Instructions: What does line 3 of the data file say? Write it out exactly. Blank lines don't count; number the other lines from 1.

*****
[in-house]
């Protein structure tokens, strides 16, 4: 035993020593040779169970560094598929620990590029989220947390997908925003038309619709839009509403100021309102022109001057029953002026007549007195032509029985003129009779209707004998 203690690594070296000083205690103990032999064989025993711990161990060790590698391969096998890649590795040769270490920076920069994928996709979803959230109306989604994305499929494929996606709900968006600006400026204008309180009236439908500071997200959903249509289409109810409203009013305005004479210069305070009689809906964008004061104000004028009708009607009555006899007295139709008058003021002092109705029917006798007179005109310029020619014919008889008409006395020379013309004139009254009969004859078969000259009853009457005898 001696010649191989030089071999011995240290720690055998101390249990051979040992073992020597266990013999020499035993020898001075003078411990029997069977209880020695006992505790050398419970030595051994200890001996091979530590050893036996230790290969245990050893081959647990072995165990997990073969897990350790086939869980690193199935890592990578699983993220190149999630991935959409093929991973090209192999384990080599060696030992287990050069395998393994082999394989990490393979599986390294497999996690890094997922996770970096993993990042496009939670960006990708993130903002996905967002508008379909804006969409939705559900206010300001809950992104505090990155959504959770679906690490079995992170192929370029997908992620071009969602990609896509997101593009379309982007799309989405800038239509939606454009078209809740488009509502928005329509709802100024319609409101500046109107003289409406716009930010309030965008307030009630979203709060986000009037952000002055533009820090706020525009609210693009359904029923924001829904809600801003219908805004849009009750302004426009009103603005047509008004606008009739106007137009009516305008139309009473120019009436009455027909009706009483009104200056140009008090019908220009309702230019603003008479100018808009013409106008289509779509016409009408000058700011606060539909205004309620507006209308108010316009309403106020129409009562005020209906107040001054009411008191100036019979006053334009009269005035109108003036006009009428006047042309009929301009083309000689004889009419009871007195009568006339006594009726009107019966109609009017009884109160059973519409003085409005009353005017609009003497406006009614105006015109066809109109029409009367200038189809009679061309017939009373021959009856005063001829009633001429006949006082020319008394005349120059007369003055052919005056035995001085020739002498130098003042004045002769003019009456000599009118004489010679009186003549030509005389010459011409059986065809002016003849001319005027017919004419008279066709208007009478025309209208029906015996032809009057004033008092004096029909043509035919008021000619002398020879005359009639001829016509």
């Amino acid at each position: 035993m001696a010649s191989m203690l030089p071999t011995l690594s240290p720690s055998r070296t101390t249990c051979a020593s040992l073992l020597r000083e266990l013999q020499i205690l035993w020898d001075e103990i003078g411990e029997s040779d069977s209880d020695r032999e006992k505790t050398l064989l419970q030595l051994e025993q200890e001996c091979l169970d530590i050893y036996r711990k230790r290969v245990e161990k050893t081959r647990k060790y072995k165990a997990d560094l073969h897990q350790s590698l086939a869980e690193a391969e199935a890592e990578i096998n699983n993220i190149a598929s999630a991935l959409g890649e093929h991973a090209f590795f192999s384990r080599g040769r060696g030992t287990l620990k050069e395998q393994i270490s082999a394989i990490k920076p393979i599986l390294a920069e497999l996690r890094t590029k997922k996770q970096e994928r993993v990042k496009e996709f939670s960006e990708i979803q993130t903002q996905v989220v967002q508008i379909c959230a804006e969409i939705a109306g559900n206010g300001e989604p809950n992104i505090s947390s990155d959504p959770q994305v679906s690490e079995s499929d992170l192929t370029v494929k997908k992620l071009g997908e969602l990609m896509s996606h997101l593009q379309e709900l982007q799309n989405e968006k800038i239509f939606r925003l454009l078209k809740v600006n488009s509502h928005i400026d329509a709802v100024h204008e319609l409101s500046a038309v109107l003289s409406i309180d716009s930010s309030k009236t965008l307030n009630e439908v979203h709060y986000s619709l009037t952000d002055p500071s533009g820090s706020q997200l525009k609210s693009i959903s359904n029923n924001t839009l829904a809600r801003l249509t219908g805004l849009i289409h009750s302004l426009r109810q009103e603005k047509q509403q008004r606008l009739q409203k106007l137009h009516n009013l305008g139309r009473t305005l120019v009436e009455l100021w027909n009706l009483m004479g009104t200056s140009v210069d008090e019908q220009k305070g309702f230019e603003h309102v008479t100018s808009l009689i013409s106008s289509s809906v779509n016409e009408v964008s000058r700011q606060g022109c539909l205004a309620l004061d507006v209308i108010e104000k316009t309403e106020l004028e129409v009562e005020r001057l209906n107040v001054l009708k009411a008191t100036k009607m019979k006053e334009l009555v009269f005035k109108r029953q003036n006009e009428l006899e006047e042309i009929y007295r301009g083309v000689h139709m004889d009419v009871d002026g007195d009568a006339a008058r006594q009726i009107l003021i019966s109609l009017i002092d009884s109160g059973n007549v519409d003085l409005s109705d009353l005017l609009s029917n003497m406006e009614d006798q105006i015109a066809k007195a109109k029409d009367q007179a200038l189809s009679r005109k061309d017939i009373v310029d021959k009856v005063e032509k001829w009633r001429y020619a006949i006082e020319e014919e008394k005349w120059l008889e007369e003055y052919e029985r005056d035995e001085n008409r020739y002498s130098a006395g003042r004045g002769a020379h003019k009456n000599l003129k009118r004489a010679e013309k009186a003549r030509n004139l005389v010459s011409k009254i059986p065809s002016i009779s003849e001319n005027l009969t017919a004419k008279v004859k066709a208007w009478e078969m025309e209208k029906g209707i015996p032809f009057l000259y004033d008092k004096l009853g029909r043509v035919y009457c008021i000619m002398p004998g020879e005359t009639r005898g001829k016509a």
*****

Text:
């Amino acid at each position: 035993m001696a010649s191989m203690l030089p071999t011995l690594s240290p720690s055998r070296t101390t249990c051979a020593s040992l073992l020597r000083e266990l013999q020499i205690l035993w020898d001075e103990i003078g411990e029997s040779d069977s209880d020695r032999e006992k505790t050398l064989l419970q030595l051994e025993q200890e001996c091979l169970d530590i050893y036996r711990k230790r290969v245990e161990k050893t081959r647990k060790y072995k165990a997990d560094l073969h897990q350790s590698l086939a869980e690193a391969e199935a890592e990578i096998n699983n993220i190149a598929s999630a991935l959409g890649e093929h991973a090209f590795f192999s384990r080599g040769r060696g030992t287990l620990k050069e395998q393994i270490s082999a394989i990490k920076p393979i599986l390294a920069e497999l996690r890094t590029k997922k996770q970096e994928r993993v990042k496009e996709f939670s960006e990708i979803q993130t903002q996905v989220v967002q508008i379909c959230a804006e969409i939705a109306g559900n206010g300001e989604p809950n992104i505090s947390s990155d959504p959770q994305v679906s690490e079995s499929d992170l192929t370029v494929k997908k992620l071009g997908e969602l990609m896509s996606h997101l593009q379309e709900l982007q799309n989405e968006k800038i239509f939606r925003l454009l078209k809740v600006n488009s509502h928005i400026d329509a709802v100024h204008e319609l409101s500046a038309v109107l003289s409406i309180d716009s930010s309030k009236t965008l307030n009630e439908v979203h709060y986000s619709l009037t952000d002055p500071s533009g820090s706020q997200l525009k609210s693009i959903s359904n029923n924001t839009l829904a809600r801003l249509t219908g805004l849009i289409h009750s302004l426009r109810q009103e603005k047509q509403q008004r606008l009739q409203k106007l137009h009516n009013l305008g139309r009473t305005l120019v009436e009455l100021w027909n009706l009483m004479g009104t200056s140009v210069d008090e019908q220009k305070g309702f230019e603003h309102v008479t100018s808009l009689i013409s106008s289509s809906v779509n016409e009408v964008s000058r700011q606060g022109c539909l205004a309620l004061d507006v209308i108010e104000k316009t309403e106020l004028e129409v009562e005020r001057l209906n107040v001054l009708k009411a008191t100036k009607m019979k006053e334009l009555v009269f005035k109108r029953q003036n006009e009428l006899e006047e042309i009929y007295r301009g083309v000689h139709m004889d009419v009871d002026g007195d009568a006339a008058r006594q009726i009107l003021i019966s109609l009017i002092d009884s109160g059973n007549v519409d003085l409005s109705d009353l005017l609009s029917n003497m406006e009614d006798q105006i015109a066809k007195a109109k029409d009367q007179a200038l189809s009679r005109k061309d017939i009373v310029d021959k009856v005063e032509k001829w009633r001429y020619a006949i006082e020319e014919e008394k005349w120059l008889e007369e003055y052919e029985r005056d035995e001085n008409r020739y002498s130098a006395g003042r004045g002769a020379h003019k009456n000599l003129k009118r004489a010679e013309k009186a003549r030509n004139l005389v010459s011409k009254i059986p065809s002016i009779s003849e001319n005027l009969t017919a004419k008279v004859k066709a208007w009478e078969m025309e209208k029906g209707i015996p032809f009057l000259y004033d008092k004096l009853g029909r043509v035919y009457c008021i000619m002398p004998g020879e005359t009639r005898g001829k016509a």